What do you like about the Ten Virtues schema for comprehensive learning?

What strengths and shortcomings do you find in the 10 Virtues approach to fostering our comprehensivity?

The Three Sisters Garden Metaphor of Barbara Wall

To further examine the 10 Virtues model, to “kick its tires” so to speak, we might compare it to the Three Sisters Garden Metaphor of Barbara Wall as described in this seven minute clip from one of the Buckminster Fuller Institute‘s Space Camp educational programs:

Barbara Wall’s Three Sisters schema of learning sees corn as the scaffold of knowledge (philosophy) with beans representing scientific knowledge offering nutriment guided by corn for structural support. Squash (the third sister) represents the ethical space for intellectual pluralism to support a full ecosystem in reconciliation with spiritual knowledge grounded in squash’s role as moisture and weed control. The symbiosis of corn, beans, and squash represents a fully engaged ecosystem of the mind articulating a reconciled pluralism for the nourishment of the community.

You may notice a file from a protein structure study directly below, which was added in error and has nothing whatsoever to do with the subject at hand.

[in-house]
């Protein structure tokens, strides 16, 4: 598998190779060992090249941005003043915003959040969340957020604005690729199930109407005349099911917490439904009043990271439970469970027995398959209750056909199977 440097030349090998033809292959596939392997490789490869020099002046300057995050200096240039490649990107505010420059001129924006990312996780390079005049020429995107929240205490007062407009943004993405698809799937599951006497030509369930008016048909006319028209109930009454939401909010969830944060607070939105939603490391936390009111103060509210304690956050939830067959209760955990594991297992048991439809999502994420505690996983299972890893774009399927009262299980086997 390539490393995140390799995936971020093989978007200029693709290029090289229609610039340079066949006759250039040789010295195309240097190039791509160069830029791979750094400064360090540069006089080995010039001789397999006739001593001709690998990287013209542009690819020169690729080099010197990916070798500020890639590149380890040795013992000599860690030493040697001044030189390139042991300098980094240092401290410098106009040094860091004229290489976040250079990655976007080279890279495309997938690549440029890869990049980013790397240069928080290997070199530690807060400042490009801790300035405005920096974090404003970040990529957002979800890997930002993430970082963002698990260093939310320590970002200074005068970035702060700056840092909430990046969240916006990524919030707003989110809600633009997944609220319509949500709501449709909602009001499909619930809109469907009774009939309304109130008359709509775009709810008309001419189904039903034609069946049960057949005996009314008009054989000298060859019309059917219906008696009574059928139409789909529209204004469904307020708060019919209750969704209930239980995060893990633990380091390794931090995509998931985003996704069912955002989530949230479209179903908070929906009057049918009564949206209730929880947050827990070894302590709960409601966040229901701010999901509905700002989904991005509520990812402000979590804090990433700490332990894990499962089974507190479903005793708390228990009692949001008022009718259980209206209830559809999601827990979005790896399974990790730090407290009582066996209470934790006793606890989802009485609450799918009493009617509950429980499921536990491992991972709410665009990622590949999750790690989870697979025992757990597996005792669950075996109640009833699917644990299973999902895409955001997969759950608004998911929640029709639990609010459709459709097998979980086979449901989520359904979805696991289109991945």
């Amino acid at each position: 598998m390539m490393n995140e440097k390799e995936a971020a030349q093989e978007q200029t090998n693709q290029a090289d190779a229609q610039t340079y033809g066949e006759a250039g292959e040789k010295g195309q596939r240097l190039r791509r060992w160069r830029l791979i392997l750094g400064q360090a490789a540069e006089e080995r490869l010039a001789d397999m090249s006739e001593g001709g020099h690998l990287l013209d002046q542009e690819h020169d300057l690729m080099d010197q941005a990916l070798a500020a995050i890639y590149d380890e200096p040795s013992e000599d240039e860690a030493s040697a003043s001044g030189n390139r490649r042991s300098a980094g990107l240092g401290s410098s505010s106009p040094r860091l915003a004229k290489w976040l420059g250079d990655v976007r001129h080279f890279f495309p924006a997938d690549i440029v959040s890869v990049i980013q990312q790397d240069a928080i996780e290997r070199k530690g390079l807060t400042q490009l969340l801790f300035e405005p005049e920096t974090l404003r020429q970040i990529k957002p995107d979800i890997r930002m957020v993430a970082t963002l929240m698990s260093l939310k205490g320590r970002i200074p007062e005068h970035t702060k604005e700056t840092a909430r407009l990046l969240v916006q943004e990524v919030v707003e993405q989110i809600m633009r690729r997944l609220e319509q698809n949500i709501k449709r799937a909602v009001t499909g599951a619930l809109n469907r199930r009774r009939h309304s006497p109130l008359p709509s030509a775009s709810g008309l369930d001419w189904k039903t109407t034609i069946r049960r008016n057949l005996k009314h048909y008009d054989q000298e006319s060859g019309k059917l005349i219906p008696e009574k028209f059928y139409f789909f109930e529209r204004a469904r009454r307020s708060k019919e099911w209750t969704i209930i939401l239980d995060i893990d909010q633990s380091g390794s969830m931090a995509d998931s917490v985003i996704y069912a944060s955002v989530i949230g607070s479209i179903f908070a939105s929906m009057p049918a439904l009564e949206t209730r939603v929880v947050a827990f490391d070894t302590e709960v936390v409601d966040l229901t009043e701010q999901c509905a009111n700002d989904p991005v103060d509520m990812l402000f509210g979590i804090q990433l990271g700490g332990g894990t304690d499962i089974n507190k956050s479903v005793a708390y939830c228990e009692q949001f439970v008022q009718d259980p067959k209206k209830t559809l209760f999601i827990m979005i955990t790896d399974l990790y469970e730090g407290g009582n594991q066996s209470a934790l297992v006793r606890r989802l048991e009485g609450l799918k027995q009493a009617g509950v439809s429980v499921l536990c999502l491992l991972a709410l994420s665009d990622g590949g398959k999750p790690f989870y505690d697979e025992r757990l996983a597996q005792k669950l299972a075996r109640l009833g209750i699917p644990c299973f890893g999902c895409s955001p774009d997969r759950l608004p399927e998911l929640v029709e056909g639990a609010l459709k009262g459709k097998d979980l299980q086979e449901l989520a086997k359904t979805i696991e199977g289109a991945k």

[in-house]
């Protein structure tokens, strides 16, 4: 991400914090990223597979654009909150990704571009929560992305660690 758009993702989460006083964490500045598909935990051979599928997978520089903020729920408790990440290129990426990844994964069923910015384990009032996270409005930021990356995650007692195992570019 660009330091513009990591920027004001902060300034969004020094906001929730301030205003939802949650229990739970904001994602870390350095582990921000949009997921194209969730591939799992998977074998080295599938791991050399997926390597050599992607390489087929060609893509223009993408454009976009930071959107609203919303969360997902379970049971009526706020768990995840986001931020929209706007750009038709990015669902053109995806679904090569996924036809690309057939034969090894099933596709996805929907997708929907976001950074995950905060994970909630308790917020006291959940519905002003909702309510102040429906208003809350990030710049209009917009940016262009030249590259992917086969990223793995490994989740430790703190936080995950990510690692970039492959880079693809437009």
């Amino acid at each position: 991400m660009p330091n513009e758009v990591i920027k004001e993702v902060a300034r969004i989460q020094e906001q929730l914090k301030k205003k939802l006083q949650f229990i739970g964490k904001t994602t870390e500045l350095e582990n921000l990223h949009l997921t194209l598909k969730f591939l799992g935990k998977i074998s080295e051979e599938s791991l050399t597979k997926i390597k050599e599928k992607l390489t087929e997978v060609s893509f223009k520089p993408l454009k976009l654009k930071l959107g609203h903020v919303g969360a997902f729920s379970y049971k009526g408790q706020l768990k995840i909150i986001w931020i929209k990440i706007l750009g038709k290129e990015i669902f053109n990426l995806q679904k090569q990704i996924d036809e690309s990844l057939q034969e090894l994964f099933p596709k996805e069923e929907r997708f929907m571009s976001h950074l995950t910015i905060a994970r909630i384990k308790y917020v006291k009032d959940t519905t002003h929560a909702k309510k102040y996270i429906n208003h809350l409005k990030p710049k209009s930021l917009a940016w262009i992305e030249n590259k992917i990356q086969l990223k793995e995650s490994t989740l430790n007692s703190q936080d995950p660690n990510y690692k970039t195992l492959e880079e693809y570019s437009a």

To test the Three Sisters schema I tried to fit it into the Real/True/Ideal schema from “The Design Way” by Harold Nelson and Erik Stolterman. My first attempt was to imagine corn as The Ideal, beans as The True, and squash as The Real. I’m neither comfortable with the scaffold for knowledge as The Ideal nor am I comfortable with the spiritual engaged at the level of The Real as the domain of ethics. Maybe swapping my mapping so that corn represents The Real and squash represents The Ideal works better? Maybe corn should represent The Real? Maybe the Three Sisters only imperfectly aligns with the Real/True/Ideal trichotomy?

How does the Three Sisters compare to the 10 Values schema?